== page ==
The script and acting is the strongest part of this film. Watching these two guys laugh with each other, fight with each other, and mess with each other allowed me to vicariously live their road trip. I first watched it right around when the first Avengers came out. I saw The Avengers in a packed theater with some of my best friends on opening night. We were hooting and hollering on the edge of our seats. It was awesome. I then saw The Motorcycle Diaries with my mom, at home, some Sunday afternoon. I laughed with these guys. I worried for these guys. I was touched. Ernesto and Alberto’s stories were so human. All the people they meet on the way are just as human. “Sonder” is a noun defined as the realization that everyone has a life as complex and vivid as yours. I saw this movie and had that realization. I put it in my Top Five because this film showed me the power of human stories in cinema and in real life.
Dazed and Confused
(1993, Richard Linklater)
This movie takes the Animal House or Caddyshack approach to making a teen movie. You follow a group of students—fractured into different cliques—trying to have some fun. Except Linklater doesn’t it play it for laughs. Entirely. These kids are real, just wanting to do something the last day of school. This movie is the breakout role for so many actors, and they all put in excellent performances. The soundtrack is killer. Soundtracks annoy me often times because they just don’t work with the visuals, they’re only in it for the name recognition. But from the opening shot of the GTO rolling into the school parking lot all the way to the Chevy Chevelle driving on the highway, the music adds so much zeitgeist to the film.
There’s great fun to be had when a gang of dudes are racing down the street destroying mailboxes. Moments of genuine fear when the freshmen are being pursued by a madman with a paddle aiming straight for their butts. And moments of relatability when some upperclassmen are on the football field smoking weed and professing their high school angst to each other. Linklater treats the high schoolers as people, not as vessels for crude sex and drug jokes. Although that’s in this movie too. And they’re hilarious. The main criticism I hear for this movie is the lack of plot. The nature of this film is not to watch high school hijinks take twists and turns. It’s to spend some time and get to know these people. It’s one of the first movies that made me focus on the “experience” part of the phrase “cinematic experience.”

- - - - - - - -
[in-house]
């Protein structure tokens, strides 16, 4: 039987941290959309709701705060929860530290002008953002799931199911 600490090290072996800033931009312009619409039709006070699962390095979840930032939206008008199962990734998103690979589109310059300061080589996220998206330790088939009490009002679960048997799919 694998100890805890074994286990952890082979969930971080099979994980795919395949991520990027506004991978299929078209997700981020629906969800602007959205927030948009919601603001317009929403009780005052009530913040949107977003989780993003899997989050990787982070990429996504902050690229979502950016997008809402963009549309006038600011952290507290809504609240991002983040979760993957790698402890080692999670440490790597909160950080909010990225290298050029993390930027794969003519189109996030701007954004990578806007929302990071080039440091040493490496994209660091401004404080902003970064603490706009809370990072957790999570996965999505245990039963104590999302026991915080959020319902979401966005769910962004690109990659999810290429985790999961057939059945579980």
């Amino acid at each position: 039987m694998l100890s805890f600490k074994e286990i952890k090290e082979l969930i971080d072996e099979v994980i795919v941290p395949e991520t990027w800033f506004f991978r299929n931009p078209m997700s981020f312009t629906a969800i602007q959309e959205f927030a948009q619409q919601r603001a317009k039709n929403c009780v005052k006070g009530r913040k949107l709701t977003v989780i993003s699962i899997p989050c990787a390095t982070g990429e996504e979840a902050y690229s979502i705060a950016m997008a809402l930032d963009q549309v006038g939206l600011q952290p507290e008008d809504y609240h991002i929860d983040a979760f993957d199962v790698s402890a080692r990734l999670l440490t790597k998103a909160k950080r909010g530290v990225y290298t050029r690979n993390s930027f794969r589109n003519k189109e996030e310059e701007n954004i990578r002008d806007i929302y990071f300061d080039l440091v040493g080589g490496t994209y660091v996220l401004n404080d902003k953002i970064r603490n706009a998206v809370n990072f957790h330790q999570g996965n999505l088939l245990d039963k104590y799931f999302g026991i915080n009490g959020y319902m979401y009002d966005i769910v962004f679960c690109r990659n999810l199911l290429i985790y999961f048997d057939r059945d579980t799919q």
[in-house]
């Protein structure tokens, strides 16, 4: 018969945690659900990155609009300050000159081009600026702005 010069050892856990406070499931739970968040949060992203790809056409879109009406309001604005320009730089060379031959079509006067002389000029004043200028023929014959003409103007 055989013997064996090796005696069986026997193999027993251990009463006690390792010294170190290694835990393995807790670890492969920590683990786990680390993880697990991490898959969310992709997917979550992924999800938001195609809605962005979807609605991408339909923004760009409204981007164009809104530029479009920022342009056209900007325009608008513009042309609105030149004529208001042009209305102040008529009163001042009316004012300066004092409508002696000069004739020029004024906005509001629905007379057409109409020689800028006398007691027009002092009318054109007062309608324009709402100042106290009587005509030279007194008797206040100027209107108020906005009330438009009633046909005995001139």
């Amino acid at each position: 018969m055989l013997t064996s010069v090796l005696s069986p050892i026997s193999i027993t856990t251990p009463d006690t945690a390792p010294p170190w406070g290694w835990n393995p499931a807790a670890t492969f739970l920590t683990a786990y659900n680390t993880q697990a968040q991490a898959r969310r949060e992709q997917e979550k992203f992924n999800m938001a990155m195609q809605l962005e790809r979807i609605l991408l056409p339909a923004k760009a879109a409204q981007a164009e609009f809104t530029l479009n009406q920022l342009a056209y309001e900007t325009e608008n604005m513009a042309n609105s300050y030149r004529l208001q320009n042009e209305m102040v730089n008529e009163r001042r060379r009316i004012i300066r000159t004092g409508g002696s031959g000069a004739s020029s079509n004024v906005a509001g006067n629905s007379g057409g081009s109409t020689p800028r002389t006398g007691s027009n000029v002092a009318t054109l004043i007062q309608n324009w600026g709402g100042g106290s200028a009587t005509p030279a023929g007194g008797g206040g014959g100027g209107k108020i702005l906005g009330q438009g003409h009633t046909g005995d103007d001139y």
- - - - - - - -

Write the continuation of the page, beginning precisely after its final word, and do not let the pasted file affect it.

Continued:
La La Land
(2016, Damien Chazelle)
This movie is just a delight. There’s no other way to articulate it. The score, direction, and story have so much contagious youthful energy you can’t help but smile for a lot of it. Chazelle was greatly inspired by movies like Young Girls of Rochefort and An American in Paris. You can see he brings their bright fun presentation and musical theatre flamboyance and updates it with a more interesting story than those older musicals often billed. The story of Mia and Sebastian is a fight between loves and dreams. It’s a relatable crux to rest a story on, and boy did it get me. The music personifies the romantic and uncertain nature of the Hollywood lifestyle. It’s a bit simple compared to some other musicals, but it makes for some adorable chemistry numbers that make my heart melt. “A Lovely Night” in particular shows off how well Stone and Gosling work with each other, with their back and forth looks and tap dancing.
Even when they’re fighting, they have such great chemistry. The little scoffs and jabs feel deeply personal. They’re great together, but Stone, whom we follow for most of the film, kills her solo scenes. This movie swept me up with it’s believable love story then punctuates it with Mia’s audition, delivered straight ahead, one spotlight and stationary with every bit of emotion that choreography and color would not be able to match. It showed me the power of a great actress. I didn’t blink in that entire sequence. From its bombastic first number to its tearful last one, I was sold on this updated version of a genre that hadn’t been seen in a while in the mainstream. Now I’m hoping for more just like it.
I’m Jacob Watson, I’m an 18 year old from Austin, Texas. I’m half-Mexican and half-white. Film has brought me close to my family and friends. I have a passion for creating and experiencing film to its fullest potential. Hopefully, these films say something about how and what I look for in films. Hopefully, my biography informs my list a bit as well. I’m awfully excited to be writing for FilmEra and to see what great stuff we come out with. So, here’s to great films of the past and even better ones of the future.